What is the relation between mental disorders and physical disorders? Is it possible to find a biological basis for mental disorders? What purpose would a reduction of mental disorders to physical disorders serve? These are some of the questions addressed at the workshop ‘Pathologizing Mind and Body’ organized by Jonathan Sholl and Marcus Eronen. Philosophers, psychologists and psychiatrists approached this topic from different angles and highlighted problems and recent developments.
In the first talk, Ignaas Devish stressed the distinction between suffering and pain, claiming that suffering is not a phenomenon that is amenable to diagnostic operationalisation and medicalization. He argued that because of this, victims of traumatic events should be offered an ethical debriefing in addition to psychological debriefing, which allows them focus on their suffering and the existential problems they face from a non-medical perspective.
Arantza Exteberria talked about ‘Interactive Bioloops and Pathology’. She pointed out that biolooping is a common phenomenon, with social levels thoroughly influencing biological levels of functioning. Because of this, there is no clear mental/physical distinction when it comes to pathologies. Furthermore, the complex and dynamic nature of individual-organism relations suggests that personalized medicine will be a fruitful way to proceed.
Denny Borsboom introduced the audience to the network approach to mental disorders. Rather than searching for a unified cause that underlies a variety of pathological symptoms in a certain disorder, this model focuses on the network of pathological symptoms as a mutually reinforcing structure. On this model, high connectivity between the different network nodes or symptoms is the hallmark of a disordered mind. Denny concluded that according to this understanding of mental disorder, a disorder as an entity is more analogous to a flock of birds than to a unitary thing.
In his presentation ‘Fat or Obese – What Difference Does it Make?’ Andreas de Block considered objections to the medicalization of fatness by proponents of fat studies. He criticized the link fat studies scholars often make between pathologizing and moralizing and discussed studies which show some potential benefits of pathologizing obesity. Andreas also explored the possible effects of labelling obesity as a mental disorder analogous to addiction.
Carl Craver talked about mechanisms and psychiatric disorders. He defended the claim that identifying mechanisms is an essential part of understanding mental disorders. He stressed that mechanisms can be found at different levels, need not be purely biological and that a focus on mechanisms does not preclude looking at the interaction between individual and society. He then cautioned that we should however not expect mechanistic explanation to provide taxonomic distinctions between different disorders.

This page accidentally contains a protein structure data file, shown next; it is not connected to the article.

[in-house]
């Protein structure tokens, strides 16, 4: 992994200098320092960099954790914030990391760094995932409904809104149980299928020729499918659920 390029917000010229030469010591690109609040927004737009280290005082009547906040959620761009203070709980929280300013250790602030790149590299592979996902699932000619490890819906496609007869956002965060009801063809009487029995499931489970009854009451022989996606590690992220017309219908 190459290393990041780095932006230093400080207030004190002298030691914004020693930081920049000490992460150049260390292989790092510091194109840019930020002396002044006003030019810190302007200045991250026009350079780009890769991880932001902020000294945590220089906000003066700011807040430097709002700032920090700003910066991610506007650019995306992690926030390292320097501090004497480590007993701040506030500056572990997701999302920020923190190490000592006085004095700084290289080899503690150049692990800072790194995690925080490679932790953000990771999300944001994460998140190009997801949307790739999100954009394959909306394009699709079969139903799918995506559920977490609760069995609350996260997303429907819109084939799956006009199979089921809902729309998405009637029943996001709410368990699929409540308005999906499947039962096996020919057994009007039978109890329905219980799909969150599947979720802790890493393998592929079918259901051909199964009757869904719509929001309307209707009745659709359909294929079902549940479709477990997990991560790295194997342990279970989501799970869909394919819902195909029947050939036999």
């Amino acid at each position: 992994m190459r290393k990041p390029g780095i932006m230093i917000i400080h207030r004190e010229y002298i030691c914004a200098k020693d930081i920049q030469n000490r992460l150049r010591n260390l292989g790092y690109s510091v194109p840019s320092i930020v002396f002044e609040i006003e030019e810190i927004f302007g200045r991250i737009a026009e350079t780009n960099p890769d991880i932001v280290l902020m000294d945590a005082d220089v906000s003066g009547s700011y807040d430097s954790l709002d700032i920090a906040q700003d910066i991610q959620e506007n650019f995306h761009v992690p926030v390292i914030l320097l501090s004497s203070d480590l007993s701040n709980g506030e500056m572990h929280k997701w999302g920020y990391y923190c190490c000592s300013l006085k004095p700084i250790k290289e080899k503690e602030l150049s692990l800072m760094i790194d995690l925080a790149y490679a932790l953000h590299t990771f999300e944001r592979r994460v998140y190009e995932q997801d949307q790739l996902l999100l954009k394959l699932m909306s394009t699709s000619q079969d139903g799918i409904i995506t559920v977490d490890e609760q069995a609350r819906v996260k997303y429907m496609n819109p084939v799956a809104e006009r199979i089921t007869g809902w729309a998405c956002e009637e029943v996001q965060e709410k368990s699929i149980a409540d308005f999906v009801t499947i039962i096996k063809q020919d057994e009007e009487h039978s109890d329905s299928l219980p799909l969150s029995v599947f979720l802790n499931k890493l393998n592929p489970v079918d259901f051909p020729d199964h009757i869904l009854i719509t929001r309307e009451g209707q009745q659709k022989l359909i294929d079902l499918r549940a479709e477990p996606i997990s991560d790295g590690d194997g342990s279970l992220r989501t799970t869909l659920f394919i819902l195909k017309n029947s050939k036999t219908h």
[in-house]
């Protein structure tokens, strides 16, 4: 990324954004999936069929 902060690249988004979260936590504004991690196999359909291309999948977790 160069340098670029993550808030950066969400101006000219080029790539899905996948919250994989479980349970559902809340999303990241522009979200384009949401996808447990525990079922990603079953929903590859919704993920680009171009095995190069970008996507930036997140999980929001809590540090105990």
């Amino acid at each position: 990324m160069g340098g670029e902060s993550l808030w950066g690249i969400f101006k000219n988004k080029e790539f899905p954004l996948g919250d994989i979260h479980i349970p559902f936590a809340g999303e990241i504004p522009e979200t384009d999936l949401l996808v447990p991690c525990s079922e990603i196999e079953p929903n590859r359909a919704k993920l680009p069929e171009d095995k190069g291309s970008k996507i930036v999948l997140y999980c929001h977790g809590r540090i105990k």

Daniel Hartner and Kari Theurer’s talk addressed the 2013 Research Domain Criteria project’s attempt to improve diagnostics in psychiatry by focusing on functional domains rather than on clusters of symptoms. They warned that this framework neglects the normative aspect of the ascription of disorder by focusing on seemingly objective mechanisms and domains of functioning.
In her talk ‘Three Puzzles in the Logic of Psychiatric Classification’ Rachel Cooper considered 3 related questions: What are basic units that are classified in psychiatry, people or disorders? How should disorders be individuated? How can we distinguish between person and illness? She tentatively concluded that different answers might be more or less plausible for different kinds of mental disorders. Personality disorders or autism for example are disorders that don’t seem to lend themselves to an approach where the disorder can be abstracted away from the person, because they are such an integral part of who the person is and what they are like.
Elselijn Kingma gave a talk entitled ‘Three Reasons why Physical and Mental Disorder Differ’. One of the way in which our concepts of somatic and mental disorders vary are that we conceive of minor illnesses as single cause, self limiting conditions to which there is no equivalent in mental disorders. Furthermore, in the case of physical disorders we have a two step model which distinguishes between the disease itself and a failure in coping, whereas mental disorders are only diagnosed when there is a failure in coping.
Mael Lemoine explored the issue of how to biologize mental disorders, arguing that at present mental disorders as a category are imperfectly naturalized objects of science and that while social construction is relevant to scientific labelling, once a mental disorder has been naturalized the scientific definition will replace the social definition.
Markus Pawelzik attacked both the notion of a mental disorder and the idea that mental disorders can be naturalized. He stressed that while there is mental illness, the mental problems people suffer from are to diverse to be classified into disorder categories and that there are no disorder specific biological signatures which would allow the biologization of mental disorders.
This was an enjoyable and productive workshop which benefited from incorporating a large range of perspectives on the topic.